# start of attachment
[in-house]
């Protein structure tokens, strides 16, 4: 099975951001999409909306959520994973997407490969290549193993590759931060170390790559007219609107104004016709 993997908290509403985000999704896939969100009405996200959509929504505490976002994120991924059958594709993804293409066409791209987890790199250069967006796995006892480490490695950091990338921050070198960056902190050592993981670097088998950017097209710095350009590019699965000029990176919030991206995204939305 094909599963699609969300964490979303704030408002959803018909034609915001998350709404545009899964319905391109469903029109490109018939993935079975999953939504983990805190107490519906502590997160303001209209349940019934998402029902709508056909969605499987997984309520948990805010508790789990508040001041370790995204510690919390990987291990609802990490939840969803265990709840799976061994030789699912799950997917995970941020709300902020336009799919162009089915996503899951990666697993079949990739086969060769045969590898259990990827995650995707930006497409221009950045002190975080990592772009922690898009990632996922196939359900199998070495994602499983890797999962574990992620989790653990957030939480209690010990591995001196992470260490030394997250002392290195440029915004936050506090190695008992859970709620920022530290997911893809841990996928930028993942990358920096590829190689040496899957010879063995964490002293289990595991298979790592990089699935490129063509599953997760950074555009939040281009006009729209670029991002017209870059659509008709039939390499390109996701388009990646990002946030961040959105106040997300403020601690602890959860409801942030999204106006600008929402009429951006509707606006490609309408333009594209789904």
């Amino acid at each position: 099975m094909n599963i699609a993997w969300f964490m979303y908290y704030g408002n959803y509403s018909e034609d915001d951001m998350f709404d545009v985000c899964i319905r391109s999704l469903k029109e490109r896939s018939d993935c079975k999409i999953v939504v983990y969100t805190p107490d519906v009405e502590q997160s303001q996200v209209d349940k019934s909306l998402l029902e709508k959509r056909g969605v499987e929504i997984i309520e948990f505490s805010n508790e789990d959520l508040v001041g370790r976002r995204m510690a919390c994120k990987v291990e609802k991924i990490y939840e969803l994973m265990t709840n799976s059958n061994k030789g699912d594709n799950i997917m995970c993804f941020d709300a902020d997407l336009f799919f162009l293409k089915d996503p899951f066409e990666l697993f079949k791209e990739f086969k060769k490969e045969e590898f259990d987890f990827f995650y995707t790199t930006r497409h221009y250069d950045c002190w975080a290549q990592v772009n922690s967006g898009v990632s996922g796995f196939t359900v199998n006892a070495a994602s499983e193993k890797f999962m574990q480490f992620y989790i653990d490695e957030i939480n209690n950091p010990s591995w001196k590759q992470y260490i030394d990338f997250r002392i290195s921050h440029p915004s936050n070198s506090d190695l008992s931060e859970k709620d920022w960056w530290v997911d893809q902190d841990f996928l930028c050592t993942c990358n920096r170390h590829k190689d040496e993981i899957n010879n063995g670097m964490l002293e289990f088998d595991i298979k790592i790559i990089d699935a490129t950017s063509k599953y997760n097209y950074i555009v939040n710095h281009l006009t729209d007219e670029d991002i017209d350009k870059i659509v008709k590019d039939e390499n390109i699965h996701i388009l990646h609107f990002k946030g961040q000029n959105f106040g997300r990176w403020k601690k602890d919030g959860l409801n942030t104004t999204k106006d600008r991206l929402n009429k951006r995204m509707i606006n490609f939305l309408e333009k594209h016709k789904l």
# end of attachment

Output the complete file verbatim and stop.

[in-house]
């Protein structure tokens, strides 16, 4: 099975951001999409909306959520994973997407490969290549193993590759931060170390790559007219609107104004016709 993997908290509403985000999704896939969100009405996200959509929504505490976002994120991924059958594709993804293409066409791209987890790199250069967006796995006892480490490695950091990338921050070198960056902190050592993981670097088998950017097209710095350009590019699965000029990176919030991206995204939305 094909599963699609969300964490979303704030408002959803018909034609915001998350709404545009899964319905391109469903029109490109018939993935079975999953939504983990805190107490519906502590997160303001209209349940019934998402029902709508056909969605499987997984309520948990805010508790789990508040001041370790995204510690919390990987291990609802990490939840969803265990709840799976061994030789699912799950997917995970941020709300902020336009799919162009089915996503899951990666697993079949990739086969060769045969590898259990990827995650995707930006497409221009950045002190975080990592772009922690898009990632996922196939359900199998070495994602499983890797999962574990992620989790653990957030939480209690010990591995001196992470260490030394997250002392290195440029915004936050506090190695008992859970709620920022530290997911893809841990996928930028993942990358920096590829190689040496899957010879063995964490002293289990595991298979790592990089699935490129063509599953997760950074555009939040281009006009729209670029991002017209870059659509008709039939390499390109996701388009990646990002946030961040959105106040997300403020601690602890959860409801942030999204106006600008929402009429951006509707606006490609309408333009594209789904």
């Amino acid at each position: 099975m094909n599963i699609a993997w969300f964490m979303y908290y704030g408002n959803y509403s018909e034609d915001d951001m998350f709404d545009v985000c899964i319905r391109s999704l469903k029109e490109r896939s018939d993935c079975k999409i999953v939504v983990y969100t805190p107490d519906v009405e502590q997160s303001q996200v209209d349940k019934s909306l998402l029902e709508k959509r056909g969605v499987e929504i997984i309520e948990f505490s805010n508790e789990d959520l508040v001041g370790r976002r995204m510690a919390c994120k990987v291990e609802k991924i990490y939840e969803l994973m265990t709840n799976s059958n061994k030789g699912d594709n799950i997917m995970c993804f941020d709300a902020d997407l336009f799919f162009l293409k089915d996503p899951f066409e990666l697993f079949k791209e990739f086969k060769k490969e045969e590898f259990d987890f990827f995650y995707t790199t930006r497409h221009y250069d950045c002190w975080a290549q990592v772009n922690s967006g898009v990632s996922g796995f196939t359900v199998n006892a070495a994602s499983e193993k890797f999962m574990q480490f992620y989790i653990d490695e957030i939480n209690n950091p010990s591995w001196k590759q992470y260490i030394d990338f997250r002392i290195s921050h440029p915004s936050n070198s506090d190695l008992s931060e859970k709620d920022w960056w530290v997911d893809q902190d841990f996928l930028c050592t993942c990358n920096r170390h590829k190689d040496e993981i899957n010879n063995g670097m964490l002293e289990f088998d595991i298979k790592i790559i990089d699935a490129t950017s063509k599953y997760n097209y950074i555009v939040n710095h281009l006009t729209d007219e670029d991002i017209d350009k870059i659509v008709k590019d039939e390499n390109i699965h996701i388009l990646h609107f990002k946030g961040q000029n959105f106040g997300r990176w403020k601690k602890d919030g959860l409801n942030t104004t999204k106006d600008r991206l929402n009429k951006r995204m509707i606006n490609f939305l309408e333009k594209h016709k789904l």